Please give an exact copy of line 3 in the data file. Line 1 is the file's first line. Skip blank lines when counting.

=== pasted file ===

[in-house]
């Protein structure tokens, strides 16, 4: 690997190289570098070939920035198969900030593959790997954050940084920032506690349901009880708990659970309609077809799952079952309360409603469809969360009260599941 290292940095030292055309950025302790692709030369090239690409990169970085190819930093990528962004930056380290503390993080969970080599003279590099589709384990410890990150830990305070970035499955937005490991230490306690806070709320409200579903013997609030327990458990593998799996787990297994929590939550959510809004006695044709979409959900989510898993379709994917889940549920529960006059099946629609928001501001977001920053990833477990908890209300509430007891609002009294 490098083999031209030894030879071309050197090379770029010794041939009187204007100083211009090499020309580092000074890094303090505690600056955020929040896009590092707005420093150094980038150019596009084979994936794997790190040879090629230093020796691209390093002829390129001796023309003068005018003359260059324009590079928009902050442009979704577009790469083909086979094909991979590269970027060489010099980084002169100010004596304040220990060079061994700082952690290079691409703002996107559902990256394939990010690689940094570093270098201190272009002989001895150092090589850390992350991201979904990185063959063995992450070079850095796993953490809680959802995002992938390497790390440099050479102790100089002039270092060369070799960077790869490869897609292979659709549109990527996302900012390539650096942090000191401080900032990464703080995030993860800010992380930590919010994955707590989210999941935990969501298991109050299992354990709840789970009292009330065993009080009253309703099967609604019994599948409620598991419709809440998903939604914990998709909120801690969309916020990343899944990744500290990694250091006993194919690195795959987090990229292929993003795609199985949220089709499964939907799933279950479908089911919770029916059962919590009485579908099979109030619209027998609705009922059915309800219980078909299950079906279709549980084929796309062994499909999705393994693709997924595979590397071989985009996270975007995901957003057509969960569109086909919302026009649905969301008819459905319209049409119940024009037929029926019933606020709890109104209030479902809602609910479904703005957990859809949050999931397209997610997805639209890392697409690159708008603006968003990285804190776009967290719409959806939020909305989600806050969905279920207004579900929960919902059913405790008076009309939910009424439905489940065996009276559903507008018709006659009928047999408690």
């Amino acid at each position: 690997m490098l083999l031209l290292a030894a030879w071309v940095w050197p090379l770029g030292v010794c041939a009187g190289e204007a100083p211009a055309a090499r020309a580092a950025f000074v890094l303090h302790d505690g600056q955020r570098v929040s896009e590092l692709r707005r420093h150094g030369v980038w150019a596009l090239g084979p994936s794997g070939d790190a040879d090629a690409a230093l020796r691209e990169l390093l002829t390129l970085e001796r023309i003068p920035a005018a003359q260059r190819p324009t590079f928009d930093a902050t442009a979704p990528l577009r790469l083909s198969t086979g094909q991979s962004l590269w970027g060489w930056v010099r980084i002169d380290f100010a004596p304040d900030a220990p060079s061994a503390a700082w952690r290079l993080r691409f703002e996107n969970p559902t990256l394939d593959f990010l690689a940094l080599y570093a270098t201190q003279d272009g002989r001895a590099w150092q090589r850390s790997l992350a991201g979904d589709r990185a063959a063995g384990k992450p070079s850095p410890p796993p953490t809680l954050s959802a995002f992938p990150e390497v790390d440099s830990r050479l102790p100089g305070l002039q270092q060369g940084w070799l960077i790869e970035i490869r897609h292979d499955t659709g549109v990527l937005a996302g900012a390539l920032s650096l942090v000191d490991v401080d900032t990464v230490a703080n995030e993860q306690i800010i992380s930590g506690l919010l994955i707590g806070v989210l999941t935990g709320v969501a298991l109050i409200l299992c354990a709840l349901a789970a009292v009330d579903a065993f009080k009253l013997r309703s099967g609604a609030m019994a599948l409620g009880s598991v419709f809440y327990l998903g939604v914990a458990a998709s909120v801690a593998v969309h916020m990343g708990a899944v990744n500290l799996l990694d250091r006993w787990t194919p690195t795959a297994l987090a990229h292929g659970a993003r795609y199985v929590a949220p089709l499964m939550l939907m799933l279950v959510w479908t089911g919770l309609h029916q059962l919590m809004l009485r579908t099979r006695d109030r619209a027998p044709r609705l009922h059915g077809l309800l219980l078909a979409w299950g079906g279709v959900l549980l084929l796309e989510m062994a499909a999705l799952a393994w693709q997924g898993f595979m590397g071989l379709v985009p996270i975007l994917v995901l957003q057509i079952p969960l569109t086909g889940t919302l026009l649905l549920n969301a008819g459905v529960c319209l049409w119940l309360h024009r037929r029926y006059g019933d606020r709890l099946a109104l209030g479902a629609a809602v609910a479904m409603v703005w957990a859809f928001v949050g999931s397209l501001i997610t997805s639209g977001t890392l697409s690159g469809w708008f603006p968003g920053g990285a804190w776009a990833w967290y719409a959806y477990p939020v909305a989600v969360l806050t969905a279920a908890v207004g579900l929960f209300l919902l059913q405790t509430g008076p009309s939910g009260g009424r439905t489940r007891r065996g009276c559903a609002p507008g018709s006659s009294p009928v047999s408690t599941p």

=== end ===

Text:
């Amino acid at each position: 690997m490098l083999l031209l290292a030894a030879w071309v940095w050197p090379l770029g030292v010794c041939a009187g190289e204007a100083p211009a055309a090499r020309a580092a950025f000074v890094l303090h302790d505690g600056q955020r570098v929040s896009e590092l692709r707005r420093h150094g030369v980038w150019a596009l090239g084979p994936s794997g070939d790190a040879d090629a690409a230093l020796r691209e990169l390093l002829t390129l970085e001796r023309i003068p920035a005018a003359q260059r190819p324009t590079f928009d930093a902050t442009a979704p990528l577009r790469l083909s198969t086979g094909q991979s962004l590269w970027g060489w930056v010099r980084i002169d380290f100010a004596p304040d900030a220990p060079s061994a503390a700082w952690r290079l993080r691409f703002e996107n969970p559902t990256l394939d593959f990010l690689a940094l080599y570093a270098t201190q003279d272009g002989r001895a590099w150092q090589r850390s790997l992350a991201g979904d589709r990185a063959a063995g384990k992450p070079s850095p410890p796993p953490t809680l954050s959802a995002f992938p990150e390497v790390d440099s830990r050479l102790p100089g305070l002039q270092q060369g940084w070799l960077i790869e970035i490869r897609h292979d499955t659709g549109v990527l937005a996302g900012a390539l920032s650096l942090v000191d490991v401080d900032t990464v230490a703080n995030e993860q306690i800010i992380s930590g506690l919010l994955i707590g806070v989210l999941t935990g709320v969501a298991l109050i409200l299992c354990a709840l349901a789970a009292v009330d579903a065993f009080k009253l013997r309703s099967g609604a609030m019994a599948l409620g009880s598991v419709f809440y327990l998903g939604v914990a458990a998709s909120v801690a593998v969309h916020m990343g708990a899944v990744n500290l799996l990694d250091r006993w787990t194919p690195t795959a297994l987090a990229h292929g659970a993003r795609y199985v929590a949220p089709l499964m939550l939907m799933l279950v959510w479908t089911g919770l309609h029916q059962l919590m809004l009485r579908t099979r006695d109030r619209a027998p044709r609705l009922h059915g077809l309800l219980l078909a979409w299950g079906g279709v959900l549980l084929l796309e989510m062994a499909a999705l799952a393994w693709q997924g898993f595979m590397g071989l379709v985009p996270i975007l994917v995901l957003q057509i079952p969960l569109t086909g889940t919302l026009l649905l549920n969301a008819g459905v529960c319209l049409w119940l309360h024009r037929r029926y006059g019933d606020r709890l099946a109104l209030g479902a629609a809602v609910a479904m409603v703005w957990a859809f928001v949050g999931s397209l501001i997610t997805s639209g977001t890392l697409s690159g469809w708008f603006p968003g920053g990285a804190w776009a990833w967290y719409a959806y477990p939020v909305a989600v969360l806050t969905a279920a908890v207004g579900l929960f209300l919902l059913q405790t509430g008076p009309s939910g009260g009424r439905t489940r007891r065996g009276c559903a609002p507008g018709s006659s009294p009928v047999s408690t599941p």